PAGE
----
Thanks to you, the children and staff in Uganda have some snazzy new digs.
This past fall, you helped build a new ministry center at the COTN-Uganda campus. This new building will allow our Ugandan staff to work more closely with the children and interact with them on a daily basis. The old office was several miles away, in Lira, and required the staff to spend too much time and money commuting between there and the Children's Village. This new office is more cost-effective, and will help our ministry in Uganda flourish.
Life is hard for boys like Stiven in the impoverished village of Pueblo Nuevo, Dominican Republic. In this part of the world, boys learn at an early age to be scrappy, act tough, and do whatever is necessary to survive. Stiven’s future did not look much better than his father’s, who works as a chiripero—someone who does odd jobs no one wants, including work as a freelance security guard protecting properties with only a machete.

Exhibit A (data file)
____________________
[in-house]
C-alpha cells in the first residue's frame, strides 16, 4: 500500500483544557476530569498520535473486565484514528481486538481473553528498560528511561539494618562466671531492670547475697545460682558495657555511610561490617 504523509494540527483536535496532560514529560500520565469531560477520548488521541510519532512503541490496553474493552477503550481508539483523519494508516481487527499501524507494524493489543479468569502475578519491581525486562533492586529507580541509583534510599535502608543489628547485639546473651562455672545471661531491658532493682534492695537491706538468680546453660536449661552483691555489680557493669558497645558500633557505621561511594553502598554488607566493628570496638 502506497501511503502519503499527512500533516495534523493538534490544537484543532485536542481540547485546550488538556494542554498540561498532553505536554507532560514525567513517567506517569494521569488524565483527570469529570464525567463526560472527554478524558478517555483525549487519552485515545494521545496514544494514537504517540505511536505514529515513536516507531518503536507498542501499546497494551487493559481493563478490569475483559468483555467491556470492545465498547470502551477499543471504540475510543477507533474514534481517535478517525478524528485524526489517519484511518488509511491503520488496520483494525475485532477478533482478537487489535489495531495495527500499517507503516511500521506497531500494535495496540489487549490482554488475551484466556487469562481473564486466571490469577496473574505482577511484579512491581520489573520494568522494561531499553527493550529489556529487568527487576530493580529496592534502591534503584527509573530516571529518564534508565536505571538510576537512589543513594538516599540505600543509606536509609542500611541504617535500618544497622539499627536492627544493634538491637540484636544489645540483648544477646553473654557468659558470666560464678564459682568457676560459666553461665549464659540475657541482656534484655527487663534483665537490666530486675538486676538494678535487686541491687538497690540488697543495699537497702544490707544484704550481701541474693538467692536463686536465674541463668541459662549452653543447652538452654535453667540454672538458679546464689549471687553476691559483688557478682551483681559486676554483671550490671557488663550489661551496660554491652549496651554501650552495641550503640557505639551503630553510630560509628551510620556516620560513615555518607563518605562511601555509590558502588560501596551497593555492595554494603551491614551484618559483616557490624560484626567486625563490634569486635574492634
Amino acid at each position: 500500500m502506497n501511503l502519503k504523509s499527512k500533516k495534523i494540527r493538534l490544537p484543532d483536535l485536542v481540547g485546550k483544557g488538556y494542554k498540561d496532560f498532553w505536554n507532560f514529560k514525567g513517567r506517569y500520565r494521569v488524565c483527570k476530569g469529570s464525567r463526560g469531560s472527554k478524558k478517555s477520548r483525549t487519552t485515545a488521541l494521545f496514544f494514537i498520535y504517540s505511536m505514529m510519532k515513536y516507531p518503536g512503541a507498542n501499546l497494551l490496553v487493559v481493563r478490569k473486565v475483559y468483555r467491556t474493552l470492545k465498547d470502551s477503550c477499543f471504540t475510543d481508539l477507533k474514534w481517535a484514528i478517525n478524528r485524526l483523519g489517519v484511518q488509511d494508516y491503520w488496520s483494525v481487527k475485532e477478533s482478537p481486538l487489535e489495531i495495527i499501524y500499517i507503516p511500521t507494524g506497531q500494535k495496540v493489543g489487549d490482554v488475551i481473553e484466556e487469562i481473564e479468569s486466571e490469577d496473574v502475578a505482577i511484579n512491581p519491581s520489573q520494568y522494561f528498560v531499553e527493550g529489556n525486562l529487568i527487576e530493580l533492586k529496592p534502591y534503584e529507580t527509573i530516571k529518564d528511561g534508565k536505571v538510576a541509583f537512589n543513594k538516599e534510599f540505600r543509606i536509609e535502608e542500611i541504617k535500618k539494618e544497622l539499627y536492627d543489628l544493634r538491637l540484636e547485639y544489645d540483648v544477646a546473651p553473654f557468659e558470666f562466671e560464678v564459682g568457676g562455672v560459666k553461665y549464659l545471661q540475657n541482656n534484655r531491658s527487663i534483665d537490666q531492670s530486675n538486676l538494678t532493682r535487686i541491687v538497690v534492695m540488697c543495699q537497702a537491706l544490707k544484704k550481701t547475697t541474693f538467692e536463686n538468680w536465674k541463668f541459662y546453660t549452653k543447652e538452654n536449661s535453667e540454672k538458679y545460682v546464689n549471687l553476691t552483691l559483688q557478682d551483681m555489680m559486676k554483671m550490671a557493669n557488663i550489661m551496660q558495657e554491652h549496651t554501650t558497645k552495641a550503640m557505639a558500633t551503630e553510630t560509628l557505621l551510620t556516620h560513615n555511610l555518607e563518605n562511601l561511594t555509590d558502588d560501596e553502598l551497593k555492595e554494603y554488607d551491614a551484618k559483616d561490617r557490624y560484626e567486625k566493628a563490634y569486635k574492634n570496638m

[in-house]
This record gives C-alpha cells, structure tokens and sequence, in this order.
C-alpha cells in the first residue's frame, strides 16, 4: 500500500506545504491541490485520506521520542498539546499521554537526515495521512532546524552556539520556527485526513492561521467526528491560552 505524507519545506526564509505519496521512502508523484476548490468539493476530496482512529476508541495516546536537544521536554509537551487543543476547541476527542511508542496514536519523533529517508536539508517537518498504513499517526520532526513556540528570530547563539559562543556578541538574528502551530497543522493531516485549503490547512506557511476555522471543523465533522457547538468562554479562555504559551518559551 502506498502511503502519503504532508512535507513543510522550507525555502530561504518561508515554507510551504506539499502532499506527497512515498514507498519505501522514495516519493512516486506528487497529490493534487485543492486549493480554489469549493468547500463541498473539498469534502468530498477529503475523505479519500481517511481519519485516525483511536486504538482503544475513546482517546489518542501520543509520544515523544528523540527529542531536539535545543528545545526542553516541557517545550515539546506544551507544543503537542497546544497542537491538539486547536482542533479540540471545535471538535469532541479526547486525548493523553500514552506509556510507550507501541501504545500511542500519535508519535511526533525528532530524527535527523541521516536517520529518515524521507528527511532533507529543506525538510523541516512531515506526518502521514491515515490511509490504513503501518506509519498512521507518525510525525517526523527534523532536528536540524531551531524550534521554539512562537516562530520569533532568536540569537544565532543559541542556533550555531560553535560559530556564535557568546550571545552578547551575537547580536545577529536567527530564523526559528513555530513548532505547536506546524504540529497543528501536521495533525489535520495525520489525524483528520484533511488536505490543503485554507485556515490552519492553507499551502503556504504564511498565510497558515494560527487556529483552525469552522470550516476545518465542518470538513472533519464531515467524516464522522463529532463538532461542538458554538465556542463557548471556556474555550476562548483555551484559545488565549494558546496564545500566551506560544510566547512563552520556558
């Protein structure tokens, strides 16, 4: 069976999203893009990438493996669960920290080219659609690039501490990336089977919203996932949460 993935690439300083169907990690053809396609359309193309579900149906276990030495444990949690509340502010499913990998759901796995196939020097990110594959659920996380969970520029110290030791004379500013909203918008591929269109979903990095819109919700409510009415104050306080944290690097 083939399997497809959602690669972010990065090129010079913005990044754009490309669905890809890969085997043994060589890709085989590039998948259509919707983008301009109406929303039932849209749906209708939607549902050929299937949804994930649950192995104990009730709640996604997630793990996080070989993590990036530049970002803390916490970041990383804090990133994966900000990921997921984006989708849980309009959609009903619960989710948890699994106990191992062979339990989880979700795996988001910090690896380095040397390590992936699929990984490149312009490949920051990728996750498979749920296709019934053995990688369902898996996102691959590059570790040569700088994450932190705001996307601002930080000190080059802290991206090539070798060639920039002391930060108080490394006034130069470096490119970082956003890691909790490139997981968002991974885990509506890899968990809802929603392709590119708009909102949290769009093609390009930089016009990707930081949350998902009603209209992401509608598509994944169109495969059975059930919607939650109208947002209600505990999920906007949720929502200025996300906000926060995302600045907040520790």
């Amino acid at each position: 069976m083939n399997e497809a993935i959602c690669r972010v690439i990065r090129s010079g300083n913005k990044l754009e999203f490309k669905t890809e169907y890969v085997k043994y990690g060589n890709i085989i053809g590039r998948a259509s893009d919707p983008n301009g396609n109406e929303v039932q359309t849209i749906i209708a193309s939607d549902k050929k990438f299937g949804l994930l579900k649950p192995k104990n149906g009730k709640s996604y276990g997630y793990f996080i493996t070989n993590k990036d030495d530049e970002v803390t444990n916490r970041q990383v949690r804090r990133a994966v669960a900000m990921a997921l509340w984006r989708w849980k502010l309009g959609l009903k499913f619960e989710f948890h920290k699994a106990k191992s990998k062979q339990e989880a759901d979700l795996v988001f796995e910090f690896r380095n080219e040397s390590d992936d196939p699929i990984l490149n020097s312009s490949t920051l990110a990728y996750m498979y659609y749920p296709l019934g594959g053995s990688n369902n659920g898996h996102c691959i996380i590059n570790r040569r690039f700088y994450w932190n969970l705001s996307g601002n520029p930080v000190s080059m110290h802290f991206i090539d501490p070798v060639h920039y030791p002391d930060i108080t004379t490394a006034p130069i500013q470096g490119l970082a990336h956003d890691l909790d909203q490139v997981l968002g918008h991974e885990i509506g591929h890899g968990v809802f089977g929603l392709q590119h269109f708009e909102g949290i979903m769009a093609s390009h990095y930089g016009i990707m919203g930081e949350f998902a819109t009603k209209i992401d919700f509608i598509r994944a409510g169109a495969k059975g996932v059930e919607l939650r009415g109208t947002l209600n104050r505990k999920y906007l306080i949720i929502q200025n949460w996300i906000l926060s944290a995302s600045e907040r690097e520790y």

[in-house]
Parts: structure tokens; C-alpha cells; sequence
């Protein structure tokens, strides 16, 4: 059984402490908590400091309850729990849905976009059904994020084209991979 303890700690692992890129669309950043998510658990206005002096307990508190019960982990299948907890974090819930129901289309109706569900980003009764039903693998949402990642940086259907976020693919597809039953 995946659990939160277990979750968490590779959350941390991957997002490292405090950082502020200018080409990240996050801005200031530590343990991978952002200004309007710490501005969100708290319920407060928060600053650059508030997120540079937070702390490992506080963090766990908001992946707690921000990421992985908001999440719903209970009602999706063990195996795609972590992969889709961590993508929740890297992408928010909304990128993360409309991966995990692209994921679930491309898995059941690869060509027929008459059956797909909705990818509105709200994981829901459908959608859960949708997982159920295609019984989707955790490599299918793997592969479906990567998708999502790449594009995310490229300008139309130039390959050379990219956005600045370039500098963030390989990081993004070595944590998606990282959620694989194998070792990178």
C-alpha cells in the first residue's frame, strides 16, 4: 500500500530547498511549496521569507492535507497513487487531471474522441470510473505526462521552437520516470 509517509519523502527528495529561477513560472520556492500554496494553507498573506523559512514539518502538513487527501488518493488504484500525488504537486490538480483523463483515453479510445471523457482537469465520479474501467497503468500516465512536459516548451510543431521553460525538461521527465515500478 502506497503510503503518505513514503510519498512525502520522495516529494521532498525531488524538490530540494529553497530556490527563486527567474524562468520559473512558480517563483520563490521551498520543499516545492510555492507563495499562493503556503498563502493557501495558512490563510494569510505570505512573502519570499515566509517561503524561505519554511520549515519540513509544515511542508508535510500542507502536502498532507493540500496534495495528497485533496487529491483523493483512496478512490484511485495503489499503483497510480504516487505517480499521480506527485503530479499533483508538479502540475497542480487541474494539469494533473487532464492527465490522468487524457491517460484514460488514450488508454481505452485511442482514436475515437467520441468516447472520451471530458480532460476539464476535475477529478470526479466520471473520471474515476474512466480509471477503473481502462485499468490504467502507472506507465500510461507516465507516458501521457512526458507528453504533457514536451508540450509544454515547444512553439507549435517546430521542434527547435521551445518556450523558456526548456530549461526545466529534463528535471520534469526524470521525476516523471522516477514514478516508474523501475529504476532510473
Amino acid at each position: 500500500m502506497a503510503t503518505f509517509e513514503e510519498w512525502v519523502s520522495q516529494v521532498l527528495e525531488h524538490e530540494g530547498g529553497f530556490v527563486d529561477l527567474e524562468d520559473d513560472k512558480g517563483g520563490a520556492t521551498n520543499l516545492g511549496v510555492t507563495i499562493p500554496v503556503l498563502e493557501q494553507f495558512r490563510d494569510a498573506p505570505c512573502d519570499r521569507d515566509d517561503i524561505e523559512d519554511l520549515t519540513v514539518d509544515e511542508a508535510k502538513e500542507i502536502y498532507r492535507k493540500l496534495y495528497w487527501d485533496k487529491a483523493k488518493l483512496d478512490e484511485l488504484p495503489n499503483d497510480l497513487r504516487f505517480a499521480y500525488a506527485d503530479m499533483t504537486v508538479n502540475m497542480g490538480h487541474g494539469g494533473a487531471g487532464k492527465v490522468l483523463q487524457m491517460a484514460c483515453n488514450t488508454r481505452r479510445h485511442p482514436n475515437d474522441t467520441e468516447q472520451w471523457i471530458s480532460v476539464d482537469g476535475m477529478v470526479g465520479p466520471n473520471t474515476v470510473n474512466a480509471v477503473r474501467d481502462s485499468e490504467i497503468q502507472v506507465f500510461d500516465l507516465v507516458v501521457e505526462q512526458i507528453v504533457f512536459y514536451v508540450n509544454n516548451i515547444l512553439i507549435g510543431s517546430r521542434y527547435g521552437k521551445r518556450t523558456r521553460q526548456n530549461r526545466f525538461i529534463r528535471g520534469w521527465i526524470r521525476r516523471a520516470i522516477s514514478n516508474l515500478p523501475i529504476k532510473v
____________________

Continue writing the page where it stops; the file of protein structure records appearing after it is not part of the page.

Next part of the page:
Have you ever packaged meals? Every year, thousands of you meet in churches, schools, and community centers to put together lentils, spice, chicken, and rice—the nutritious combination that helps feed thousands of hungry children in Africa and the Caribbean. But what happens to the meals once you seal up your packages?
Follow your meals and find out how they get to the children—and into their bellies!
Alieu had somehow made it to sixth grade without ever learning to read. He started school late, as many children in Sierra Leone do because their parents cannot afford school fees. By the time he was given the opportunity to attend Children of the Nations' school through COTN's child sponsorship program, it was hard for him to catch on.
Santa Ramirez looked up at the sky and knew tonight would be difficult for her family. Soon it would begin raining, and the tin roof on their home in the Dominican Republic leaked badly. She would have to find enough dry places for all the beds, but with thirteen people crammed into one small home, that wasn’t an easy task. Tonight, no matter what Santa did, her children would end up cold and their belongings would be soaked by the rain. In the morning, they would go to school tired.
Alhaji and Mohamed sit in the resource library, waiting for their bus back to school. They wait silently, but every once in a while, when one of them has something to say, he signs to the other and smiles.